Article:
Human Birds on a Wire
Human Birds on a Wire
As the sun rises over the high desert community of Lucerne Valley, a crew of some of Southern California Edison’s most accomplished lineworkers gather underneath two massive 180-foot-high steel transmission towers. They’re here to practice “barehanding,” a method of maintaining and repairing the lines that keep electricity flowing throughout the company’s 50,000-square-mile service area.
To the uninitiated, it sounds crazy: handling lines and equipment that are energized with up to 500,000 kilovolts of electricity. Nothing separates the lineworkers from the live wires other than a pair of gloves no thicker than what you might wear working in your yard.
“Barehanding is very counterintuitive. It actually has demonstrated to be a safer work method than working on a de-energized transmission line,” said Raj Roy, SCE’s director of Transmission. “There’s still risk, of course, but the lineworkers are wearing Faraday suits, which provide them additional protection.”
A Faraday suit is made of cloth interwoven with steel.
“It allows the energized field to travel around us, kind of like a bird on a wire,” said Josh Langley, an SCE Helicopter Assisted Line Organization crew foreman. He begins the day’s training with a tailboard meeting detailing several additional safety protocols, including ensuring the Faraday suits and gloves are properly connected, and rescue plans are communicated if a lineworker needs help.
Today, the crew will be lifted onto the structures by a “Bronto” crane, so named because of its resemblance to a Brontosaurus. It has a fiberglass arm attached to the bucket that carries the crew members to the top of the towers. Before anyone can start working, the Bronto is tested to ensure it’s not conducting electricity to the ground.
As a metal rod touches the 500 kV energized line carrying power from the Hoover Dam to Victorville, there’s a visible blue arc and loud sizzling you can feel standing below. It’s a clear reminder of what’s at stake.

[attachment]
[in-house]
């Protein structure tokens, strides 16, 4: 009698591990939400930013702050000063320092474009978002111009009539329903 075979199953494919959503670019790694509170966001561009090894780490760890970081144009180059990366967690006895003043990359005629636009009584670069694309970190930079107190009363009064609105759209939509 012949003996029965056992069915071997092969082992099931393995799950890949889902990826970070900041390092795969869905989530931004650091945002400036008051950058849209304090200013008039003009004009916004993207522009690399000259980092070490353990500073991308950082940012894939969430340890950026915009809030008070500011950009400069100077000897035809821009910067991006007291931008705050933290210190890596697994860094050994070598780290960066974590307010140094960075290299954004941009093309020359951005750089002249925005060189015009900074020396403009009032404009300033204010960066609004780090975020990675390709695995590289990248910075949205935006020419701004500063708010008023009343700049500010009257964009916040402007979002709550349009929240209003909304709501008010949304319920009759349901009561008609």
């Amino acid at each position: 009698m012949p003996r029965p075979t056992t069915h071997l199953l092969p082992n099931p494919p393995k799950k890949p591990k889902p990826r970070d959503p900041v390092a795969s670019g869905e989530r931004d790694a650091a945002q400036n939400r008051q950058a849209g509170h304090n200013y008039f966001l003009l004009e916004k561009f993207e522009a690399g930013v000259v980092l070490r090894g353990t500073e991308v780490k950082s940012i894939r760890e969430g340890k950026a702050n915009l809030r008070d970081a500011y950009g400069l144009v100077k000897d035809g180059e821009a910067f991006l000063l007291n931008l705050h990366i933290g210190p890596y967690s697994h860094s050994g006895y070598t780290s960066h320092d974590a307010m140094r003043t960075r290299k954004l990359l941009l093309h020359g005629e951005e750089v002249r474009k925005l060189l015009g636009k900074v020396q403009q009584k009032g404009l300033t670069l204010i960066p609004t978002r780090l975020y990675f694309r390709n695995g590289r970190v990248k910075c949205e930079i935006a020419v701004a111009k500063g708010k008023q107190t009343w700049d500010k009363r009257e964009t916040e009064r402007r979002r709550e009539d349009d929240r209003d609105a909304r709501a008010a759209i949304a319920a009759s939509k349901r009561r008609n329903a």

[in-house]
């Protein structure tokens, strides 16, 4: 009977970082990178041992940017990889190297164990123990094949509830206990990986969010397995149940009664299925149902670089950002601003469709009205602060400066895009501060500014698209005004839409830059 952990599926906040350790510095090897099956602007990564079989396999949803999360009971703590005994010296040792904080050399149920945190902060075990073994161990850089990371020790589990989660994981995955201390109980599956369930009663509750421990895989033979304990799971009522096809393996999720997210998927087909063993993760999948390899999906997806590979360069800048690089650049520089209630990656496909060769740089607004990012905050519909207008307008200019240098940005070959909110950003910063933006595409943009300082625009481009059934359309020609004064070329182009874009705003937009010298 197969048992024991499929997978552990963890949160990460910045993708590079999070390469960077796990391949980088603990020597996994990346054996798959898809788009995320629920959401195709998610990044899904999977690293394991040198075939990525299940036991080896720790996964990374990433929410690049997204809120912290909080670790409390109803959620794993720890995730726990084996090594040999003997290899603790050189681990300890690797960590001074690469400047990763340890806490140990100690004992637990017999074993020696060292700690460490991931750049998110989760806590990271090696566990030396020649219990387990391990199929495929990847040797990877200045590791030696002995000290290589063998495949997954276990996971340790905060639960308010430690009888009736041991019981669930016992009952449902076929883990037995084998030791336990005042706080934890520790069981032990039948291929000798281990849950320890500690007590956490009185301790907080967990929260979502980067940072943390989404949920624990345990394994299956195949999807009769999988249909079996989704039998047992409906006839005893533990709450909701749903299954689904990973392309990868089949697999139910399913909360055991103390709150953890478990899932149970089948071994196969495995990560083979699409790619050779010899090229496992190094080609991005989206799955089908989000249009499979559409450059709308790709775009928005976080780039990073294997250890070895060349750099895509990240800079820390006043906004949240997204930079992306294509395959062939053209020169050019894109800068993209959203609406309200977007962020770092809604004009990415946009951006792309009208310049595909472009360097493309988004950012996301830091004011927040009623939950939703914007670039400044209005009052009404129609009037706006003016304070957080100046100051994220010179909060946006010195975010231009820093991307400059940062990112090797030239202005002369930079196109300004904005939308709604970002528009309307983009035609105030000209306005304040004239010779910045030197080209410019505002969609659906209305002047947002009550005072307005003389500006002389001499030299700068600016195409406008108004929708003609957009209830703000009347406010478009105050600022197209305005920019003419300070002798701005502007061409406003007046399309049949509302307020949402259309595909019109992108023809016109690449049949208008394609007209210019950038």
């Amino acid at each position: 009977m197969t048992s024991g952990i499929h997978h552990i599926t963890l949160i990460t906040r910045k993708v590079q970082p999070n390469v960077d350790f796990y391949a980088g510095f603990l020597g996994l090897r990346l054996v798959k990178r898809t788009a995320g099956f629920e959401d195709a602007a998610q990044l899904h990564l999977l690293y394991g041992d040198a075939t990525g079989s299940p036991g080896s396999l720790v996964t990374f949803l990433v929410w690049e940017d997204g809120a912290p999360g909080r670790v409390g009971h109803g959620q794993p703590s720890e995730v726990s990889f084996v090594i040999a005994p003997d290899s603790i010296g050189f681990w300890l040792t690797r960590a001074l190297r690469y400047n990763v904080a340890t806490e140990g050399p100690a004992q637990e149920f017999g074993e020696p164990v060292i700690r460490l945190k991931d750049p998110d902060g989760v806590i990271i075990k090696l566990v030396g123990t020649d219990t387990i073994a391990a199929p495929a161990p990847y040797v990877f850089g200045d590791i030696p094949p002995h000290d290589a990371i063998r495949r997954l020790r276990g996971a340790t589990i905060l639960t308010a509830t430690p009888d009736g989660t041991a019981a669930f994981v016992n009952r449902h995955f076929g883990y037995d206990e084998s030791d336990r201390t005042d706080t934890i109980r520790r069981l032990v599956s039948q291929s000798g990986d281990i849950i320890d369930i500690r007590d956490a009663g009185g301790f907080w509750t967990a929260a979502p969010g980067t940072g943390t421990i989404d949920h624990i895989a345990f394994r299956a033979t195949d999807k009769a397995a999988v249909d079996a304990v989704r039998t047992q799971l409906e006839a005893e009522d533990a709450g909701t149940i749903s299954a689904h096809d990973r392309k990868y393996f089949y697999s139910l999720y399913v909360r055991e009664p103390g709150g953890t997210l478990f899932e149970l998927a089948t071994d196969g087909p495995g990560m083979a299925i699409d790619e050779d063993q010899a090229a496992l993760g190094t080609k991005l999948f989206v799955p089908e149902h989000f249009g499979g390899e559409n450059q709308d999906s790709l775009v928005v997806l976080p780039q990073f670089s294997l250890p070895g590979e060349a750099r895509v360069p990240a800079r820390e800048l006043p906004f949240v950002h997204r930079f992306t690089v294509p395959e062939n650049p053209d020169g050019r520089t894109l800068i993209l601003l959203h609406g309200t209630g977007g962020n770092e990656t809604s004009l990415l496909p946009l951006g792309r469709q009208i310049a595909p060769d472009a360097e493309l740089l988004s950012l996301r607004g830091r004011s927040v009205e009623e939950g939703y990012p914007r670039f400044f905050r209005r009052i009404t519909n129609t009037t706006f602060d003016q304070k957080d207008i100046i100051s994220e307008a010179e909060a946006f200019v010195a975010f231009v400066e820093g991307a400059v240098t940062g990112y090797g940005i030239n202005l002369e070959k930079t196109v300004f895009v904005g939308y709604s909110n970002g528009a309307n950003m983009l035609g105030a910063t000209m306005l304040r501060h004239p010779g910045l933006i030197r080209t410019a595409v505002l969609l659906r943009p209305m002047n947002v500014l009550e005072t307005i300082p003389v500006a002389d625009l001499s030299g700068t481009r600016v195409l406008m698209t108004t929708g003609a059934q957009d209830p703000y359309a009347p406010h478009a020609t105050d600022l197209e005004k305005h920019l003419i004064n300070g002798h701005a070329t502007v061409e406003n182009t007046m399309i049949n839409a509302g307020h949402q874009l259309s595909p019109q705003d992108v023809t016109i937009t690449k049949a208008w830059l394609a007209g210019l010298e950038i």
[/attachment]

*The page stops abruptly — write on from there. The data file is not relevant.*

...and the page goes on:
“Working on an energized line can actually be safer,” Langley said. “People are more focused when they know the line is hot.”
So why go through all of this? Why not just de-energize the lines while work is being performed?
“Introducing this work method has three benefits: safety, speed and cost,” Roy said. “It pretty much eliminates the risk of induction. We also don’t have to take a 500 kV line out of service, which is a big deal. Most equipment replacement can be completed faster with this work method, which leads to real savings and operational efficiencies. Lastly, keeping the power flowing through this line, especially during Flex Alerts on extremely hot days, provides more reliable and consistent power for our customers.”
With the safety protocols satisfied, the lineworkers are hoisted atop the towers and begin the day’s task of changing out a bundle of insulation bells connecting the line to the towers. The intricate work doesn’t take much longer than a car’s oil change.
“You see a lot more camaraderie and teamwork when doing barehand. You have to work as a team to accomplish everything safely,” said Mark Joslen, an SCE HALO crew foreman. “It’s just like when you first learned to climb; you’ve got to learn to trust your hooks. Now you’re trusting your suit. At the end of the day, it’s just line work.”
Just line work, perhaps. But as California depends more on an electric grid that is not only growing but becoming more reliable, resilient and ready, it’s line work that becomes increasingly critical to the state’s clean energy future.
For more on SCE’s efforts for a reliable, resilient and ready grid, visit edison.com/cleanenergy.